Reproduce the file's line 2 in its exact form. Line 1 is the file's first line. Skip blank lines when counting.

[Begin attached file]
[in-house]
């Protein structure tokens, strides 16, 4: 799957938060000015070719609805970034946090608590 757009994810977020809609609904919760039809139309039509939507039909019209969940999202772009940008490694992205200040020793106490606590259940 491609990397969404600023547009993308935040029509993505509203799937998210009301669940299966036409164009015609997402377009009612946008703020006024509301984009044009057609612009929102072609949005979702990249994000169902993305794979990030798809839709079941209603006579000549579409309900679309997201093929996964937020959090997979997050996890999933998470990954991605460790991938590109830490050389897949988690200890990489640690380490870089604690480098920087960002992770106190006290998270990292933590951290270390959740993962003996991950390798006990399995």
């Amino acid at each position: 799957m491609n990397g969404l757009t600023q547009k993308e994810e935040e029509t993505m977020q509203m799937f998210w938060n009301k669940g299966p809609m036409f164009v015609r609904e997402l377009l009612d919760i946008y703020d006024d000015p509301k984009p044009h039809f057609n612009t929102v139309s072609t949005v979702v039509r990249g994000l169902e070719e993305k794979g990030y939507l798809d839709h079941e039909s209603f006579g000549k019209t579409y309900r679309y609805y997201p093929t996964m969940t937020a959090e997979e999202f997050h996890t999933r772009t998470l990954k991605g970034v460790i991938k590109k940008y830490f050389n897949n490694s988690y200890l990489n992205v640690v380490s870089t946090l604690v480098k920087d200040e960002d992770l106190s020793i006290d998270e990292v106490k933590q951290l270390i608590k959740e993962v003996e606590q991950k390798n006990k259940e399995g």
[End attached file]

């Protein structure tokens, strides 16, 4: 799957938060000015070719609805970034946090608590 757009994810977020809609609904919760039809139309039509939507039909019209969940999202772009940008490694992205200040020793106490606590259940 491609990397969404600023547009993308935040029509993505509203799937998210009301669940299966036409164009015609997402377009009612946008703020006024509301984009044009057609612009929102072609949005979702990249994000169902993305794979990030798809839709079941209603006579000549579409309900679309997201093929996964937020959090997979997050996890999933998470990954991605460790991938590109830490050389897949988690200890990489640690380490870089604690480098920087960002992770106190006290998270990292933590951290270390959740993962003996991950390798006990399995």